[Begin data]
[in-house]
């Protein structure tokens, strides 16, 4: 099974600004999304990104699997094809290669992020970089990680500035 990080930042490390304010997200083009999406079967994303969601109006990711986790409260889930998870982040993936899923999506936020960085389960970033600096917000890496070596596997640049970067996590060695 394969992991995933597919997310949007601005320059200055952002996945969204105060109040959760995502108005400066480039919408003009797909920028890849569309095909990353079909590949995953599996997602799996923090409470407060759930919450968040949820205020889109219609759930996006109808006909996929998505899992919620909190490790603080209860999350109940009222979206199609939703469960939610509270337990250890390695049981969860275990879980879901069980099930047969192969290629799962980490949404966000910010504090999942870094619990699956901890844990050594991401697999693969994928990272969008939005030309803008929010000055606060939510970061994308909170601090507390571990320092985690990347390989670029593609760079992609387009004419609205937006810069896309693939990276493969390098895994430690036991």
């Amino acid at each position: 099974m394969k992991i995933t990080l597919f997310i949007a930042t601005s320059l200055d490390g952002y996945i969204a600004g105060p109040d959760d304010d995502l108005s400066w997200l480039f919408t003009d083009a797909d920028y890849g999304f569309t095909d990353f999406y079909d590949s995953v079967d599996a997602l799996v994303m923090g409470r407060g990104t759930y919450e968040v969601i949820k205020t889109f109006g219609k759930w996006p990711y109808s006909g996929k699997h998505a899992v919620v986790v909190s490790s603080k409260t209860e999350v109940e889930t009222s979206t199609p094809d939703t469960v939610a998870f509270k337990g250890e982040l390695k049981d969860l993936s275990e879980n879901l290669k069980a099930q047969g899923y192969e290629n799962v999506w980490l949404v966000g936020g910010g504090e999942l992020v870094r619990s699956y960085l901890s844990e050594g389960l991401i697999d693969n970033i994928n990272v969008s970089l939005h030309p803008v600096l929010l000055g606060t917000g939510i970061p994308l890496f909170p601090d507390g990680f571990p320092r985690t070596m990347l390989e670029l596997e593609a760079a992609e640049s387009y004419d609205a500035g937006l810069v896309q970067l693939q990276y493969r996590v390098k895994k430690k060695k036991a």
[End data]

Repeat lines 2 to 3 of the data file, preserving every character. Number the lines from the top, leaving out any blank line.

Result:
């Protein structure tokens, strides 16, 4: 099974600004999304990104699997094809290669992020970089990680500035 990080930042490390304010997200083009999406079967994303969601109006990711986790409260889930998870982040993936899923999506936020960085389960970033600096917000890496070596596997640049970067996590060695 394969992991995933597919997310949007601005320059200055952002996945969204105060109040959760995502108005400066480039919408003009797909920028890849569309095909990353079909590949995953599996997602799996923090409470407060759930919450968040949820205020889109219609759930996006109808006909996929998505899992919620909190490790603080209860999350109940009222979206199609939703469960939610509270337990250890390695049981969860275990879980879901069980099930047969192969290629799962980490949404966000910010504090999942870094619990699956901890844990050594991401697999693969994928990272969008939005030309803008929010000055606060939510970061994308909170601090507390571990320092985690990347390989670029593609760079992609387009004419609205937006810069896309693939990276493969390098895994430690036991």
């Amino acid at each position: 099974m394969k992991i995933t990080l597919f997310i949007a930042t601005s320059l200055d490390g952002y996945i969204a600004g105060p109040d959760d304010d995502l108005s400066w997200l480039f919408t003009d083009a797909d920028y890849g999304f569309t095909d990353f999406y079909d590949s995953v079967d599996a997602l799996v994303m923090g409470r407060g990104t759930y919450e968040v969601i949820k205020t889109f109006g219609k759930w996006p990711y109808s006909g996929k699997h998505a899992v919620v986790v909190s490790s603080k409260t209860e999350v109940e889930t009222s979206t199609p094809d939703t469960v939610a998870f509270k337990g250890e982040l390695k049981d969860l993936s275990e879980n879901l290669k069980a099930q047969g899923y192969e290629n799962v999506w980490l949404v966000g936020g910010g504090e999942l992020v870094r619990s699956y960085l901890s844990e050594g389960l991401i697999d693969n970033i994928n990272v969008s970089l939005h030309p803008v600096l929010l000055g606060t917000g939510i970061p994308l890496f909170p601090d507390g990680f571990p320092r985690t070596m990347l390989e670029l596997e593609a760079a992609e640049s387009y004419d609205a500035g937006l810069v896309q970067l693939q990276y493969r996590v390098k895994k430690k060695k036991a």